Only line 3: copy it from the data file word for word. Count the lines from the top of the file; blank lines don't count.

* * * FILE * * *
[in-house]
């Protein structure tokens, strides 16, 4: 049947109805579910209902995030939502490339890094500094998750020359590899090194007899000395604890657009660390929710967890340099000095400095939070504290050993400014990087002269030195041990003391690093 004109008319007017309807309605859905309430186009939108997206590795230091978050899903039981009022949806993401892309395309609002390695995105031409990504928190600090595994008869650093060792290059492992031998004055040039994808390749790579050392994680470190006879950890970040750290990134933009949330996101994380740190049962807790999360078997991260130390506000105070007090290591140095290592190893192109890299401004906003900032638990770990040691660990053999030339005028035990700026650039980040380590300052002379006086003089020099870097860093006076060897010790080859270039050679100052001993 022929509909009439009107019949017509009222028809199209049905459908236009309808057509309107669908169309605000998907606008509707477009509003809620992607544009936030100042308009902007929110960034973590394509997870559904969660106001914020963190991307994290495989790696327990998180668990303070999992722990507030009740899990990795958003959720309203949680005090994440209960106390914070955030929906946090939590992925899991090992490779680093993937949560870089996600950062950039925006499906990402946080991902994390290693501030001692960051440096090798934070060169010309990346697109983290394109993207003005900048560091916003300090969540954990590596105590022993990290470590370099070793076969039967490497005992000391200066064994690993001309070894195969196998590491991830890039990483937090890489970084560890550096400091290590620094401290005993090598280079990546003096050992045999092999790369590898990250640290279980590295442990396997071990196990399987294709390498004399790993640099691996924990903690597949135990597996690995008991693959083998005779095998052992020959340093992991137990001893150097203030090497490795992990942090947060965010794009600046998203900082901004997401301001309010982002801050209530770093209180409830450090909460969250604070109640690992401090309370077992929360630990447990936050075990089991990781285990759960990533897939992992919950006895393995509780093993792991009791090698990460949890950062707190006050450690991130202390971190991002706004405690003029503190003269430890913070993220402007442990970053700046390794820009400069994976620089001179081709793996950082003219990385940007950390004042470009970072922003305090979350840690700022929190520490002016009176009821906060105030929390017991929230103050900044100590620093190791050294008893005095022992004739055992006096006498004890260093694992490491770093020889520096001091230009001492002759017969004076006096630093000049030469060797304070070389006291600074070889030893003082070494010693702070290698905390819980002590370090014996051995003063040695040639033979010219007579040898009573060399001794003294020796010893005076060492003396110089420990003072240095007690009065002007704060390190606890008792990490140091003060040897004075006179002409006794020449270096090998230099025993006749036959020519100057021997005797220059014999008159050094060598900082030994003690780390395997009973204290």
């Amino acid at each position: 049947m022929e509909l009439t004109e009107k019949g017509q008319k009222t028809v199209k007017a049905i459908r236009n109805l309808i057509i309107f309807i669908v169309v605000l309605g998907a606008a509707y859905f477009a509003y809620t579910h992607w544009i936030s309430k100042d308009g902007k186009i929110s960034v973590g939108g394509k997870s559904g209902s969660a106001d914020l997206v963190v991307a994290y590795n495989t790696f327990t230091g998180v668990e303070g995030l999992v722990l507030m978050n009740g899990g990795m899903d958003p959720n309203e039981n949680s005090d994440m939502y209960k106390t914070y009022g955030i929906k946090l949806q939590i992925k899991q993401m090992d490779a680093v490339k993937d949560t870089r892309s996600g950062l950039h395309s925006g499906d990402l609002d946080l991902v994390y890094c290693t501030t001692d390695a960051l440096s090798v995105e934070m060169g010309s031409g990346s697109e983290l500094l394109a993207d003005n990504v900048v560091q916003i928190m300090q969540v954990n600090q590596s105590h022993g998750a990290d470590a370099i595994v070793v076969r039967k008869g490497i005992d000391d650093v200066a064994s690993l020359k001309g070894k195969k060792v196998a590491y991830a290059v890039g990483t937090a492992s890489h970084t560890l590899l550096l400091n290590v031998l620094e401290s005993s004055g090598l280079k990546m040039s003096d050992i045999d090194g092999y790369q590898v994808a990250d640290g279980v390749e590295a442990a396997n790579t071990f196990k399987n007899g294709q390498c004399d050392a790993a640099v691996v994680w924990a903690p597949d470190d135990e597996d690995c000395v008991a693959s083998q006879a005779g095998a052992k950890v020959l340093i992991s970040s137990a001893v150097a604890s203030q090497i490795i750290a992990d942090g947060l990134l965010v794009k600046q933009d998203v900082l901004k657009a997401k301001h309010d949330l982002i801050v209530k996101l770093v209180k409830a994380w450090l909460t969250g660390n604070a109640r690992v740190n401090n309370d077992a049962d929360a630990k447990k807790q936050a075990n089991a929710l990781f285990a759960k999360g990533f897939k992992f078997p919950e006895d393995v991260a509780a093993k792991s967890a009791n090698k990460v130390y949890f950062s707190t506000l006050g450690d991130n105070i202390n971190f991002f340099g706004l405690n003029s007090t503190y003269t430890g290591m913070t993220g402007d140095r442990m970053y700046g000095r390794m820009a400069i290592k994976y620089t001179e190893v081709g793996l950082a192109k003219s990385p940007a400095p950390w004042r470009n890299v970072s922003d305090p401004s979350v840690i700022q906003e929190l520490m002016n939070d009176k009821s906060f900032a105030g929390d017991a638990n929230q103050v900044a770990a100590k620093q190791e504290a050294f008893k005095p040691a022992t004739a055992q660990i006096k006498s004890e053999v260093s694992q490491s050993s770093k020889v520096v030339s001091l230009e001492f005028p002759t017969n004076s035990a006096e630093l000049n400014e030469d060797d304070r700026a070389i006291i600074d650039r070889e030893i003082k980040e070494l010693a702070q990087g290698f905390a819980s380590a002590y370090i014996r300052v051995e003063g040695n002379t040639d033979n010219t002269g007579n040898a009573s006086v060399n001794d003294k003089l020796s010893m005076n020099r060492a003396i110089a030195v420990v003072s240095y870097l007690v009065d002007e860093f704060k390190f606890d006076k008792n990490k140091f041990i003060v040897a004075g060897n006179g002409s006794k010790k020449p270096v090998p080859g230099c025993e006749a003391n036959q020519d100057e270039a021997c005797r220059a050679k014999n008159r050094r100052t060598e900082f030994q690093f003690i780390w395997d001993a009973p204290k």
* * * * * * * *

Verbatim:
């Amino acid at each position: 049947m022929e509909l009439t004109e009107k019949g017509q008319k009222t028809v199209k007017a049905i459908r236009n109805l309808i057509i309107f309807i669908v169309v605000l309605g998907a606008a509707y859905f477009a509003y809620t579910h992607w544009i936030s309430k100042d308009g902007k186009i929110s960034v973590g939108g394509k997870s559904g209902s969660a106001d914020l997206v963190v991307a994290y590795n495989t790696f327990t230091g998180v668990e303070g995030l999992v722990l507030m978050n009740g899990g990795m899903d958003p959720n309203e039981n949680s005090d994440m939502y209960k106390t914070y009022g955030i929906k946090l949806q939590i992925k899991q993401m090992d490779a680093v490339k993937d949560t870089r892309s996600g950062l950039h395309s925006g499906d990402l609002d946080l991902v994390y890094c290693t501030t001692d390695a960051l440096s090798v995105e934070m060169g010309s031409g990346s697109e983290l500094l394109a993207d003005n990504v900048v560091q916003i928190m300090q969540v954990n600090q590596s105590h022993g998750a990290d470590a370099i595994v070793v076969r039967k008869g490497i005992d000391d650093v200066a064994s690993l020359k001309g070894k195969k060792v196998a590491y991830a290059v890039g990483t937090a492992s890489h970084t560890l590899l550096l400091n290590v031998l620094e401290s005993s004055g090598l280079k990546m040039s003096d050992i045999d090194g092999y790369q590898v994808a990250d640290g279980v390749e590295a442990a396997n790579t071990f196990k399987n007899g294709q390498c004399d050392a790993a640099v691996v994680w924990a903690p597949d470190d135990e597996d690995c000395v008991a693959s083998q006879a005779g095998a052992k950890v020959l340093i992991s970040s137990a001893v150097a604890s203030q090497i490795i750290a992990d942090g947060l990134l965010v794009k600046q933009d998203v900082l901004k657009a997401k301001h309010d949330l982002i801050v209530k996101l770093v209180k409830a994380w450090l909460t969250g660390n604070a109640r690992v740190n401090n309370d077992a049962d929360a630990k447990k807790q936050a075990n089991a929710l990781f285990a759960k999360g990533f897939k992992f078997p919950e006895d393995v991260a509780a093993k792991s967890a009791n090698k990460v130390y949890f950062s707190t506000l006050g450690d991130n105070i202390n971190f991002f340099g706004l405690n003029s007090t503190y003269t430890g290591m913070t993220g402007d140095r442990m970053y700046g000095r390794m820009a400069i290592k994976y620089t001179e190893v081709g793996l950082a192109k003219s990385p940007a400095p950390w004042r470009n890299v970072s922003d305090p401004s979350v840690i700022q906003e929190l520490m002016n939070d009176k009821s906060f900032a105030g929390d017991a638990n929230q103050v900044a770990a100590k620093q190791e504290a050294f008893k005095p040691a022992t004739a055992q660990i006096k006498s004890e053999v260093s694992q490491s050993s770093k020889v520096v030339s001091l230009e001492f005028p002759t017969n004076s035990a006096e630093l000049n400014e030469d060797d304070r700026a070389i006291i600074d650039r070889e030893i003082k980040e070494l010693a702070q990087g290698f905390a819980s380590a002590y370090i014996r300052v051995e003063g040695n002379t040639d033979n010219t002269g007579n040898a009573s006086v060399n001794d003294k003089l020796s010893m005076n020099r060492a003396i110089a030195v420990v003072s240095y870097l007690v009065d002007e860093f704060k390190f606890d006076k008792n990490k140091f041990i003060v040897a004075g060897n006179g002409s006794k010790k020449p270096v090998p080859g230099c025993e006749a003391n036959q020519d100057e270039a021997c005797r220059a050679k014999n008159r050094r100052t060598e900082f030994q690093f003690i780390w395997d001993a009973p204290k």